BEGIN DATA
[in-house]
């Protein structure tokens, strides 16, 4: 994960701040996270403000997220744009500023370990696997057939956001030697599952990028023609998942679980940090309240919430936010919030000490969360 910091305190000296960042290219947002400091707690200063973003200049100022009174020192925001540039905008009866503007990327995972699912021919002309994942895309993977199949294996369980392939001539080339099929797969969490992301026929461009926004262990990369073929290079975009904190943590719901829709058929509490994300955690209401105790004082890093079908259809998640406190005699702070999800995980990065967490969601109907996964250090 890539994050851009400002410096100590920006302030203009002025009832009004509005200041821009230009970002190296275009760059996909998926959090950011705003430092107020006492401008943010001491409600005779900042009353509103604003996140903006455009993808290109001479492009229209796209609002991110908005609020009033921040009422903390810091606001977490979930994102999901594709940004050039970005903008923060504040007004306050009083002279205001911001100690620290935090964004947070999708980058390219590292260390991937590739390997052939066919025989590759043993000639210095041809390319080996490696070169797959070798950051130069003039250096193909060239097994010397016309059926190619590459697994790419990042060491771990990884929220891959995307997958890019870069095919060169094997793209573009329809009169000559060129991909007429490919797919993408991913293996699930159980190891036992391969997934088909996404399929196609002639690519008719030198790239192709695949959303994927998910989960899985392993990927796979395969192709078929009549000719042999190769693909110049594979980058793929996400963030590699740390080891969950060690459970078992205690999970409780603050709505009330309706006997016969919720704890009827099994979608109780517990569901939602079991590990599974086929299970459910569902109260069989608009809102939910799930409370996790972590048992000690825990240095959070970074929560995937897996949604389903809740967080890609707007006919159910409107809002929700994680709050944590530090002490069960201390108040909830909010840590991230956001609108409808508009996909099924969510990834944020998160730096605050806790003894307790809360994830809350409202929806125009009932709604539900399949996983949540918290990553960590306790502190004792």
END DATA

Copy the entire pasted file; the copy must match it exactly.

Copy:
[in-house]
């Protein structure tokens, strides 16, 4: 994960701040996270403000997220744009500023370990696997057939956001030697599952990028023609998942679980940090309240919430936010919030000490969360 910091305190000296960042290219947002400091707690200063973003200049100022009174020192925001540039905008009866503007990327995972699912021919002309994942895309993977199949294996369980392939001539080339099929797969969490992301026929461009926004262990990369073929290079975009904190943590719901829709058929509490994300955690209401105790004082890093079908259809998640406190005699702070999800995980990065967490969601109907996964250090 890539994050851009400002410096100590920006302030203009002025009832009004509005200041821009230009970002190296275009760059996909998926959090950011705003430092107020006492401008943010001491409600005779900042009353509103604003996140903006455009993808290109001479492009229209796209609002991110908005609020009033921040009422903390810091606001977490979930994102999901594709940004050039970005903008923060504040007004306050009083002279205001911001100690620290935090964004947070999708980058390219590292260390991937590739390997052939066919025989590759043993000639210095041809390319080996490696070169797959070798950051130069003039250096193909060239097994010397016309059926190619590459697994790419990042060491771990990884929220891959995307997958890019870069095919060169094997793209573009329809009169000559060129991909007429490919797919993408991913293996699930159980190891036992391969997934088909996404399929196609002639690519008719030198790239192709695949959303994927998910989960899985392993990927796979395969192709078929009549000719042999190769693909110049594979980058793929996400963030590699740390080891969950060690459970078992205690999970409780603050709505009330309706006997016969919720704890009827099994979608109780517990569901939602079991590990599974086929299970459910569902109260069989608009809102939910799930409370996790972590048992000690825990240095959070970074929560995937897996949604389903809740967080890609707007006919159910409107809002929700994680709050944590530090002490069960201390108040909830909010840590991230956001609108409808508009996909099924969510990834944020998160730096605050806790003894307790809360994830809350409202929806125009009932709604539900399949996983949540918290990553960590306790502190004792």